One of the best ways you can teach your kids about money is by modeling good money management skills yourself. Let your kids see your budget, pay bills, and comparison shop Teaching your kids to handle money is really about setting a great example for your kids. Share with them how things work, and when they don’t.
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Teaching Your Kids to Handle Money
When it comes to money, it’s never too early to begin learning smart saving and spending habits. Teaching kids about money, while they’re young can help them prevent money problems and poor spending habits in the future.
Kids of all ages need to know the importance and value of saving money. Whether it’s saving money for an unforeseen emergency or for something they want, savings should be taught early on. One thing you will want to teach your children to save for is college.
Even if, as they get older, they decide to go with a career that doesn’t have college, it still teaches the importance of saving while at the same time putting a little money away.
Kids can learn the concept of saving beginning in preschool. You can help them learn the value and purpose of saving by establishing a family piggy bank or family penny jar. When the jar reaches a certain amount, reward kids for saving by using the money for a treat or trip somewhere fun.
Young kids will not understand amounts, but they will still enjoy reaping the rewards of saving.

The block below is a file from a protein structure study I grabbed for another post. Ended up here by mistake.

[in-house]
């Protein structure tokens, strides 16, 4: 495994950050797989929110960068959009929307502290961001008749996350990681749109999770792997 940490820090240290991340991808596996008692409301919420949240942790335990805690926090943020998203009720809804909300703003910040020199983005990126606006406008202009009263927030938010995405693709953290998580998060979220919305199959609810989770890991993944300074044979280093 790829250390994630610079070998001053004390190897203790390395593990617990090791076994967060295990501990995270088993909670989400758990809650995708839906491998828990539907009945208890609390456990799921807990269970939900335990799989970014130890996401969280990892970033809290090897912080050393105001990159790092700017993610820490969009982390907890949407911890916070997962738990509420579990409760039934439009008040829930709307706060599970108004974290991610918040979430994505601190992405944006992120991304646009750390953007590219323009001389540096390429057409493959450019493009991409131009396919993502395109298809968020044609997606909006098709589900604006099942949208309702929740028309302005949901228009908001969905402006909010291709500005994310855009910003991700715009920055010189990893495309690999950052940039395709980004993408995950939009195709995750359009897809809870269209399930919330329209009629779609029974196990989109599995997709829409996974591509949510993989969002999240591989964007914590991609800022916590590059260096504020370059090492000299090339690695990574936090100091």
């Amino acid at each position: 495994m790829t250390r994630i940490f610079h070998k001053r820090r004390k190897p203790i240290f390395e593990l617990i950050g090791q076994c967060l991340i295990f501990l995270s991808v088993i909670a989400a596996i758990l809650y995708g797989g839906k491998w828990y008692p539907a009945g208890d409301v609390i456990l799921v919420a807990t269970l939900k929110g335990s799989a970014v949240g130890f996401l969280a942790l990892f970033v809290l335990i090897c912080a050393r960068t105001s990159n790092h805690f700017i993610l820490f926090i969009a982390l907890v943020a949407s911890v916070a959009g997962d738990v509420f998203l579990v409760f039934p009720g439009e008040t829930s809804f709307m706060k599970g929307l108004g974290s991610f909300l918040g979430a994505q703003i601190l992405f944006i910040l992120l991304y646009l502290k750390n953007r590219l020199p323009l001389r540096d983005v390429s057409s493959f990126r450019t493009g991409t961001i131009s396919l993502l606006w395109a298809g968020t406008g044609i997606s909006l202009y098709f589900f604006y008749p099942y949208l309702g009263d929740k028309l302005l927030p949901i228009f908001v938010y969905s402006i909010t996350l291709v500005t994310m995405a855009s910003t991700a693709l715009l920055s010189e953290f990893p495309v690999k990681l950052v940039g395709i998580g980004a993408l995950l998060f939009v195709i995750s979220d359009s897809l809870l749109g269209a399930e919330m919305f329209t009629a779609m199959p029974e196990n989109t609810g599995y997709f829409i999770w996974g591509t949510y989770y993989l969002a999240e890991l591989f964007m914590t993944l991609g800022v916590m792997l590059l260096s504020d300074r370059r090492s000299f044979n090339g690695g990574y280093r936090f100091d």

As kids get older, they may start earning money through odd jobs such as mowing lawns or babysitting or by an allowance. Encourage them to save at least 10% of what they earn for a “rainy day,” or for college, and so on.
Older children and teenagers should be encouraged to plan by saving for their first car or for their schooling. Open a savings account for their kids while they’re young, and each month when their statement comes, let them see how the interest grows.
A great way to teach kids to handle money is through an allowance. This doesn’t need to be a lot of money, but if a child learns about money, he should have access to it.
Before you start handing out an allowance, it might be a good idea to let your child know what he is expected to do with his allowance. For example, you could require that he put aside 10% or more for savings, then the rest for his spending purposes. This is a good way to teach about savings and budgeting as well.
If you are uncomfortable with the idea of an allowance, consider tying the allowance to chores or other things, such as good grades. This way, the child will also learn the importance and concept of working for their money.
Encourage your high school kids to get a part-time job. It will provide them with spending and saving money, but it will help build other valuable skills.
Lead by Example
If they ask questions about what you’re doing or what you’re spending money on, answer honestly. You don’t need to burden children with the details of the family’s financial state, but they should know that money does not just appear; it must be worked for, and there is a limit to it.
Good spending and saving habits should be taught and nurtured early in life.